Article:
By Ross Wilson
“I like to think of sales as the ability to gracefully persuade, not manipulate a person or persons into a win-win situation.” — Bo Bennett
For as long as I can remember, the subject of closing has been somewhat controversial. Some say that consumers shouldn’t be closed, that it’s unethical and unnecessary. They believe in just serving – without coaxing or coercion – until a client is ready to make their own unassisted decision. Closing is sometimes viewed as a misguided attempt to unduly influence or improperly force consumers into doing something they’d rather not do.
Well, nothing could be further from the truth. I’ve no doubt that unscrupulous agents regularly ensnare their prey and inveigle their way into getting signatures. The truth is, though, that when a buyer finally finds the right home or a seller is poised to sign a listing, when they arrive at the classic “desire to act” moment, they often need a little help with their decision. Even world political and corporate leaders, when faced with uncertainty, seek trusted counsel.
People sometimes don’t realize their need for help, or their ego won’t permit them to admit it. They may see a proposed move as logical but are intimidated by the prospect of committing to it. They hesitate to make decisions, usually from a place of fear. They even sometimes make choices entirely opposite to their pre-stated wishes and intentions, including completely changing their minds about moving. (This common scenario spawned the offensive and erroneous idiom that “buyers are liars”.) For some, making the emotional leap to act is a huge hurdle they may not be equipped to accomplish alone.
In this new series of columns, I offer a few simple ethical techniques designed to gently assist a client – at the right moment – to make that critical decision to move forward.
Since the inception of your business relationship, you’ve calmly, carefully and compassionately answered your client’s myriad questions and gradually earned their trust and respect. Why have you gone to such effort? Because the more they trust and respect you, the easier it becomes to elicit a decision from them. When they finally reach a choice point, particularly since the early ones will be minor, a decision will happen naturally. Because you’ve served them honourably, their decision will seem serendipitous, as if it was meant to be.
I always found it far easier working with a knowledgeable client than one who’s in a constant state of confusion, which is to say, a state of fear. This may seem counter-intuitive, but a knowing and confident client is far easier to close.
Why? Since you’ll be asking them to make a potentially frightening flight into the proverbial darkness, a fearful uninformed client must totally trust you. Unless your client is a close friend or family member, achieving that level of trust can take an exceedingly long time. An informed client, on the other hand, trusts you at least enough to have confidence in the reliability of the education you’ve provided them.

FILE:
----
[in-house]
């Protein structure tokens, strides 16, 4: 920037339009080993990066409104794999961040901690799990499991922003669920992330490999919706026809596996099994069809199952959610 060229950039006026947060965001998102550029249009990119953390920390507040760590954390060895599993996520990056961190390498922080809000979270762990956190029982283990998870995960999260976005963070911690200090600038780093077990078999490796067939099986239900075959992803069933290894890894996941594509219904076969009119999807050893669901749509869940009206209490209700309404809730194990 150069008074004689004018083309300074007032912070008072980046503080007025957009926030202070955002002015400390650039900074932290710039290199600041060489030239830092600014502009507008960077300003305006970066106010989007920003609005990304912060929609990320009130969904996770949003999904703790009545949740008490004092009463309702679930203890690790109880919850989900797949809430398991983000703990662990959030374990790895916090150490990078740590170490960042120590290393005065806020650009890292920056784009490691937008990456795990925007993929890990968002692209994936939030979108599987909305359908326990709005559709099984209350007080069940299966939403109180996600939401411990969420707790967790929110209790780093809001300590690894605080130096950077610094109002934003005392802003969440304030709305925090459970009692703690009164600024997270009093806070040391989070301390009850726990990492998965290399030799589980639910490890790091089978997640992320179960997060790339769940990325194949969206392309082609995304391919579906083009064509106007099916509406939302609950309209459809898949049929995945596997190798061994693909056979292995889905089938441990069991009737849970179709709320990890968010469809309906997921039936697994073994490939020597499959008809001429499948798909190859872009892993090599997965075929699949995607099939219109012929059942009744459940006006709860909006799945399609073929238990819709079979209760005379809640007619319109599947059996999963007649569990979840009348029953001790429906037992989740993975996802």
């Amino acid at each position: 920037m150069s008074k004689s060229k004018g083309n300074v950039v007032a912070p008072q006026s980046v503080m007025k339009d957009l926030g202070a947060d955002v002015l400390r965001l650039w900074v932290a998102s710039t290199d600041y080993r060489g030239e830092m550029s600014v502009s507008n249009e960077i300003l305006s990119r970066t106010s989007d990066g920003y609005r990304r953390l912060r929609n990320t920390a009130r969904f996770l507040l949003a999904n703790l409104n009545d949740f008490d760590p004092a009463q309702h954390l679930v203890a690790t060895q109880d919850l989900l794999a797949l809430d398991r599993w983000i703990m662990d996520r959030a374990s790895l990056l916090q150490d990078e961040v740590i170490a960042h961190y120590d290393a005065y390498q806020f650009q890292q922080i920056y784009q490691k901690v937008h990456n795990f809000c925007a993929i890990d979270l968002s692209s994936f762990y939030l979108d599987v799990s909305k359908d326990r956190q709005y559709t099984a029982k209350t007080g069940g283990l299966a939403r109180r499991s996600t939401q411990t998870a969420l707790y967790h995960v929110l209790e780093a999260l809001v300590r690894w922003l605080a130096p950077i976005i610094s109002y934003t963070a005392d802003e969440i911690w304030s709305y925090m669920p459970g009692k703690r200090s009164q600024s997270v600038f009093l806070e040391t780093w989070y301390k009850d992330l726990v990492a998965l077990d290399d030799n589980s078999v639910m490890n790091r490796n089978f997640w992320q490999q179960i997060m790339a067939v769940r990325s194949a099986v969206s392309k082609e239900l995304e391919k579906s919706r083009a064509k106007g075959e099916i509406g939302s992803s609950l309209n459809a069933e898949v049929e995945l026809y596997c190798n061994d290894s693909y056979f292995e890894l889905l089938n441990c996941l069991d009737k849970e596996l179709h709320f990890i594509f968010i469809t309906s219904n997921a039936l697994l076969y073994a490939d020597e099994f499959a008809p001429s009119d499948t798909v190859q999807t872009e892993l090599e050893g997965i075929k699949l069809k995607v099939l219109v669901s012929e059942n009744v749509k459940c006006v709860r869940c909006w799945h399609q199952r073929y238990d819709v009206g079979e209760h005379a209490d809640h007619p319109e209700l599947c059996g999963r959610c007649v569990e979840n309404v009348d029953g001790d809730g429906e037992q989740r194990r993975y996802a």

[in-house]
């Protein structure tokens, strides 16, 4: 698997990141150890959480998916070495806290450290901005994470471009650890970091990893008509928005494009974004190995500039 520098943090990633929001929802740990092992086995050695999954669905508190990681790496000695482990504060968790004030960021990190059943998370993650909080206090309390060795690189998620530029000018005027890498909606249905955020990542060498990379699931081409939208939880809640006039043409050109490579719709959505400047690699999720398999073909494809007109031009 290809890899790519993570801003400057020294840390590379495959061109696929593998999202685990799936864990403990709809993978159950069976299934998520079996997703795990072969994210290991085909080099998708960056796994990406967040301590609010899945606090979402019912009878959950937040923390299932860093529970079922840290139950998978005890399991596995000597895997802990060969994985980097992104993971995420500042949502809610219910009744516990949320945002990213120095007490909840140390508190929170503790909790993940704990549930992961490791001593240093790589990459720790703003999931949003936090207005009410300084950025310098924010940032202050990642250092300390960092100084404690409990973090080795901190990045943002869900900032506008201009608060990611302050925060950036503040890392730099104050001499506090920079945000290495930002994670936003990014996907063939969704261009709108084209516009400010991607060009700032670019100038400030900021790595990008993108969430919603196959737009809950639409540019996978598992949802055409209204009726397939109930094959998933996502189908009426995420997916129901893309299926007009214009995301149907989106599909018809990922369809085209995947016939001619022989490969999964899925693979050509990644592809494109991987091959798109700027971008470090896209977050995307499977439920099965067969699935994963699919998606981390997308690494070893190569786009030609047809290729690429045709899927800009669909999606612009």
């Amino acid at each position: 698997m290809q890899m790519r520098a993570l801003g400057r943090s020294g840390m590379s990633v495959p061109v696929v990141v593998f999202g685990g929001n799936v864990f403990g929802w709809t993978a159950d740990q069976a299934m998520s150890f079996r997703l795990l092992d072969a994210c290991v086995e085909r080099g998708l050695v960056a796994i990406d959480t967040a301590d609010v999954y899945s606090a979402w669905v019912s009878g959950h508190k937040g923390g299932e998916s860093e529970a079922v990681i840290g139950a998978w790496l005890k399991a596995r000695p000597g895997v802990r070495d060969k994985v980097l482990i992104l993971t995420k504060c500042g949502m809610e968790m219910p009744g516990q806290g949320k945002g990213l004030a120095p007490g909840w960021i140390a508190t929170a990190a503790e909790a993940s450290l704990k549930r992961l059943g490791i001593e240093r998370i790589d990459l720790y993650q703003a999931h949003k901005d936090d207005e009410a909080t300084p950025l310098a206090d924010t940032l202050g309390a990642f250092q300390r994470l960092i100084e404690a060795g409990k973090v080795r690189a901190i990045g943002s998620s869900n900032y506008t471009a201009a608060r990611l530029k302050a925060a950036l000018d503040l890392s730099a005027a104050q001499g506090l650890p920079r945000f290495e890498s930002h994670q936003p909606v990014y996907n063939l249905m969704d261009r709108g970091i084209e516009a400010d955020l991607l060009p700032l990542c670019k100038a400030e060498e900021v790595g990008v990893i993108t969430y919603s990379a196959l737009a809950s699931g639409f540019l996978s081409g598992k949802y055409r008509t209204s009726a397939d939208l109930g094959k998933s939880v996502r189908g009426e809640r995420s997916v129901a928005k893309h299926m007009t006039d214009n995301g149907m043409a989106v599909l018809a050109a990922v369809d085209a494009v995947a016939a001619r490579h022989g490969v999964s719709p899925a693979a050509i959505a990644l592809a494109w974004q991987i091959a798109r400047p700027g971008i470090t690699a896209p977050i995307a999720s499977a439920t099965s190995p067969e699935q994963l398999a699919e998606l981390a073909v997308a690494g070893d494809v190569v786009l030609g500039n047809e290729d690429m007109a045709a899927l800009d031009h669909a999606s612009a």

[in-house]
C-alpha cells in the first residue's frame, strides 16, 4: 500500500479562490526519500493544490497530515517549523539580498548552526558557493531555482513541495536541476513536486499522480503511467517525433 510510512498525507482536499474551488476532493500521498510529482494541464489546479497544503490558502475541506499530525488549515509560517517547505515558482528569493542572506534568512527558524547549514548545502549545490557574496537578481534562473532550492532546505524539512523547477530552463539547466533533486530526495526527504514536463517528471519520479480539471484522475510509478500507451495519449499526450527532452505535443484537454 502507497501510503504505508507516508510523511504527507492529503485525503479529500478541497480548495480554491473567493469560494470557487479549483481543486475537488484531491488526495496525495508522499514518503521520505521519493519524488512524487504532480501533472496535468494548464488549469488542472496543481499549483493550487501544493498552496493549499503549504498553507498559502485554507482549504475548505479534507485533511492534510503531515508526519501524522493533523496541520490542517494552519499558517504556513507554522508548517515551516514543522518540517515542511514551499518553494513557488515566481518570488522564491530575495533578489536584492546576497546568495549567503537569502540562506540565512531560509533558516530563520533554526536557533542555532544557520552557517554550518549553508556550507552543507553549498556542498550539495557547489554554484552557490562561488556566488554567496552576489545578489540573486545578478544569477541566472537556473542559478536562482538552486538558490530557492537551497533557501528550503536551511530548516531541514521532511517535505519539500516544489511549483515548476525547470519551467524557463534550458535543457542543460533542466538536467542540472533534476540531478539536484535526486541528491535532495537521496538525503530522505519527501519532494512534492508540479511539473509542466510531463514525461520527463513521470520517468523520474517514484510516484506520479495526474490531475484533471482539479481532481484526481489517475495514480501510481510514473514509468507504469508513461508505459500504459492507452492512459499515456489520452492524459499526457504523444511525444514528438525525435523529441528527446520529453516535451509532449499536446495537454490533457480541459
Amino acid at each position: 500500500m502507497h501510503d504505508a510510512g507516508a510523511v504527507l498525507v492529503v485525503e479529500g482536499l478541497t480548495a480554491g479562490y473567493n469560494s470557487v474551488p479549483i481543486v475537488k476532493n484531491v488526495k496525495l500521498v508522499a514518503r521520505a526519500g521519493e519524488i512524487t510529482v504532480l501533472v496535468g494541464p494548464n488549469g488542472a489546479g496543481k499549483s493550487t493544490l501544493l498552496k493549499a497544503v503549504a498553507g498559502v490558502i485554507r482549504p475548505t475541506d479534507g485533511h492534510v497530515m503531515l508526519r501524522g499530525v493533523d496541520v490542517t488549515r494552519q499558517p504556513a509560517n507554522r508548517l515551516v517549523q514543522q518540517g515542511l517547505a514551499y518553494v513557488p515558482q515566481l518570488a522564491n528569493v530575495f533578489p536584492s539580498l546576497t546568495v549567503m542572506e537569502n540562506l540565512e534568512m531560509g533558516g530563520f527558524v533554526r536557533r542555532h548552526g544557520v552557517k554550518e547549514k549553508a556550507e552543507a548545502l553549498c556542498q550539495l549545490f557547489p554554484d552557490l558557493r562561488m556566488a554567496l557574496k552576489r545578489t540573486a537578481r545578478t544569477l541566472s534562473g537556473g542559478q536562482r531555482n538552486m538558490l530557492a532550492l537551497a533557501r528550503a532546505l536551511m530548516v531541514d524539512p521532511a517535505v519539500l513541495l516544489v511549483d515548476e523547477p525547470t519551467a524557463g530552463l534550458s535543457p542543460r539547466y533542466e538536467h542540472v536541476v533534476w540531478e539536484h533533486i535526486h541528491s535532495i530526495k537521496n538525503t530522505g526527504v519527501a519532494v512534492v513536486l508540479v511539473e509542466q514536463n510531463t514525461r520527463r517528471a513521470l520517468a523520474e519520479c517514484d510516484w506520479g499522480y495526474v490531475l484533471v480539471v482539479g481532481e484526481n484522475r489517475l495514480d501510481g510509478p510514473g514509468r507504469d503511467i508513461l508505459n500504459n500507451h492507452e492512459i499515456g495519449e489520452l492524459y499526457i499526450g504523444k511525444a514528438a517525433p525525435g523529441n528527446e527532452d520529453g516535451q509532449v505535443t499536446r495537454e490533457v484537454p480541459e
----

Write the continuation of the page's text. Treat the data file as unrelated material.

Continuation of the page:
So, with a subtle nudge from you – at the right moment – a decision is had. If performed with timely tact, they’ll be unaware of the close. An added bonus is that a well-informed client clearly understands what they’re getting into, therefore lowering your potential liability.
Once decision time arrives, they may suddenly ask you to draft the offer or prepare the listing, whatever the case, and that’s great if that happens. But in my experience, a client exercising such initiative is as rare as a happy chicken in a poultry processing plant. Usually, I had to ask for the offer or listing by saying something like, “Shall I draft an offer for you?” or “Are you ready to list?” or a simple “Shall we get started?” This is straight forward closing without any hype or pressure. Timing is critical, though, because they must be logically and emotionally prepared to proceed at that moment. A premature request might be perceived as a pressure tactic and be summarily rebuffed. They may even retreat completely from the precipice.
It’s fairly easy to fulfill their logical needs. That’s just a matter of showing them the practical reasons why it’s the right choice. For example, there are no logical reasons to remain in their present house. Or the property you’ve shown them technically meets all their physical and affordability needs. But that’s only part of the decision process. Because humans are predisposed to be change-averse, the other not insignificant challenge is the emotional decision to abandon their current comfort zone. To more easily accomplish your mission, they must believe they’re accomplishing theirs, and feel reasonably comfortable with their choice. This is rarely achieved completely since any major life change is accompanied by fear and its common symptom, stress. To get as close as possible, though, you must empathically do what you can to establish a heart felt, trusting connection.
In the next column, I offer details of specific ethical closing techniques.
“The Comfort Zone is like an addictive drug. The pain of addiction will paralyse you within its boundaries.” – Rodney Lovell